Q: Why do competing cell signal boosters work with 5G, while yours don’t work with with 5G? 

A: At this time, no consumer boosters work with 5G. Some of our competitors may claim to work with 5G, but they are actually still just boosting enhanced 4G LTE.

Q: If I buy your product today will it still work in the future? 

A: Since mobile carriers are planning to use the existing 4G LTE networks to carry the majority of cell service to consumers well into 2030, our current boosters will continue to work for years to come. The 5G network is being built alongside today’s 4G LTE network and will rely on the 4G LTE network as part of its fail-over or redundancy plan. The first priority of 5G will be for its use as a replacement for fixed wire-line service.

Q: Do I have to replace all my old Wilson hardware?

A: Once 5G networks become the standard, then additional hardware will be required. That being said, the 4G LTE network will be in use by the majority of cell users (and will serve as the failover or redundancy plan for the 5G network) well into 2030. The new bands designated for use by 5G are not currently approved by the FCC. Once they are, Wilson Electronics will offer a 5G signal booster solution. In the meantime, if your voice and data connectivity is weak on the existing 4G LTE network, our products will continue to provide you with better connectivity for the next several years.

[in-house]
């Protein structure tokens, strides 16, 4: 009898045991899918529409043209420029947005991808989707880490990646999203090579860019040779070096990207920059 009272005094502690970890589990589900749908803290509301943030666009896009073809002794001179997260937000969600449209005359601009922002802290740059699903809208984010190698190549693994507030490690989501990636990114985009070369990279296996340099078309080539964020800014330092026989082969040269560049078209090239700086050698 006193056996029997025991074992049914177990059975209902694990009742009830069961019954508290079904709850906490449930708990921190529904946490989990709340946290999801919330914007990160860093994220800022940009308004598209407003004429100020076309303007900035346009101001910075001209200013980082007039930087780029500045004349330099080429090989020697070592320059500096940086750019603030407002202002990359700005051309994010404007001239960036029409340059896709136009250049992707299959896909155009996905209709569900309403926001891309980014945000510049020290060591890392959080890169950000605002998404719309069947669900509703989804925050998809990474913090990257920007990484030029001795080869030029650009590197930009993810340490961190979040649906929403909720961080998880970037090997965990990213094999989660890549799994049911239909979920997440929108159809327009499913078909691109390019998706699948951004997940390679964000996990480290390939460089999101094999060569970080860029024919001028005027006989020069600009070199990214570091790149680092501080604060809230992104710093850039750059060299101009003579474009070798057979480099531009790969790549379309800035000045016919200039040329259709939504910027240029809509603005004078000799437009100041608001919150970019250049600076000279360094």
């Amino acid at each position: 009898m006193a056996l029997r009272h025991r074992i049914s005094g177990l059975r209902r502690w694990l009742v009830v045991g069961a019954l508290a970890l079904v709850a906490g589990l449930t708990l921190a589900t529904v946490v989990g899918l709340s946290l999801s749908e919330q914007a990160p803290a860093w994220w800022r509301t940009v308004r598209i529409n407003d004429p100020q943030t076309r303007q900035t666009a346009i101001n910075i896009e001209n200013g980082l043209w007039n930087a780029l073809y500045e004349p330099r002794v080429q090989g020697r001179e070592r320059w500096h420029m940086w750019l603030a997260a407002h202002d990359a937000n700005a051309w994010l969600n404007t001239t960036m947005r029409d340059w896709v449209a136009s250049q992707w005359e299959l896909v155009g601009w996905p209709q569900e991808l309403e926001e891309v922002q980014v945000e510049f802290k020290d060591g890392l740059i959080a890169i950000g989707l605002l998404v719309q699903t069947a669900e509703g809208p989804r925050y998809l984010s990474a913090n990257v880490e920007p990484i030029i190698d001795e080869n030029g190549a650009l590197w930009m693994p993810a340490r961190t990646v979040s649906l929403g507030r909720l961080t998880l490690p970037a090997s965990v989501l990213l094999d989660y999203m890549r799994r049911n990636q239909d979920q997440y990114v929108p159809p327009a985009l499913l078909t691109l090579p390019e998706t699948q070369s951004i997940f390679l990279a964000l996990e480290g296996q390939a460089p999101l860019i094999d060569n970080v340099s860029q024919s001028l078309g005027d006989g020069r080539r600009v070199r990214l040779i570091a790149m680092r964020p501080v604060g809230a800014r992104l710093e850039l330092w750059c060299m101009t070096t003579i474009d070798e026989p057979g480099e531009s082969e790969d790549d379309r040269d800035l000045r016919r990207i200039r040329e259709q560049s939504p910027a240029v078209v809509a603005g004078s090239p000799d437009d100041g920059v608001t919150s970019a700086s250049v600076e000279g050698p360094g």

Q: Will 4G LTE Go Away Once There is 5G?

A: No, LTE will still work once 5G is rolled out. The new 5G networks will be built alongside the 4G LTE network and function along with it. 4G LTE networks will be an important existing layer and survive well into 2030.

“New 5G service will require the 4G LTE network to act as the fallback network when a user is not covered by the new 5G service. This is an essential layer as 5G networks begin to densify in the coming years.” says Chief Product Officer at Wilson Electronics, Jeff Gudewicz.

Q: Will I Need a Cell Signal Booster when 5G Comes?

A: Actually, you might need a signal booster even more so when 5G is launched. The higher-frequency radio waves that are proposed to carry 5G mobile communications don’t pass through obstacles as easily as the frequencies now carrying 4G LTE service. At those higher frequencies the shorter wavelength radio waves are blocked a lot more easily by things like the walls of your house or the leaves on trees in your front yard.

The 5G frequencies also have a much shorter range than we’re used to with 4G frequencies. Some research indicates 5G waves may have a viable range of well under a mile. By contrast, 4G LTE waves commonly reach several miles, and under certain atmospheric conditions can stretch as far as 30 miles.

Hence why a signal booster would be able to overcome these challenges and bring you the strong, reliable cell coverage that you expect inside your home or vehicle.

Nov 26, 2019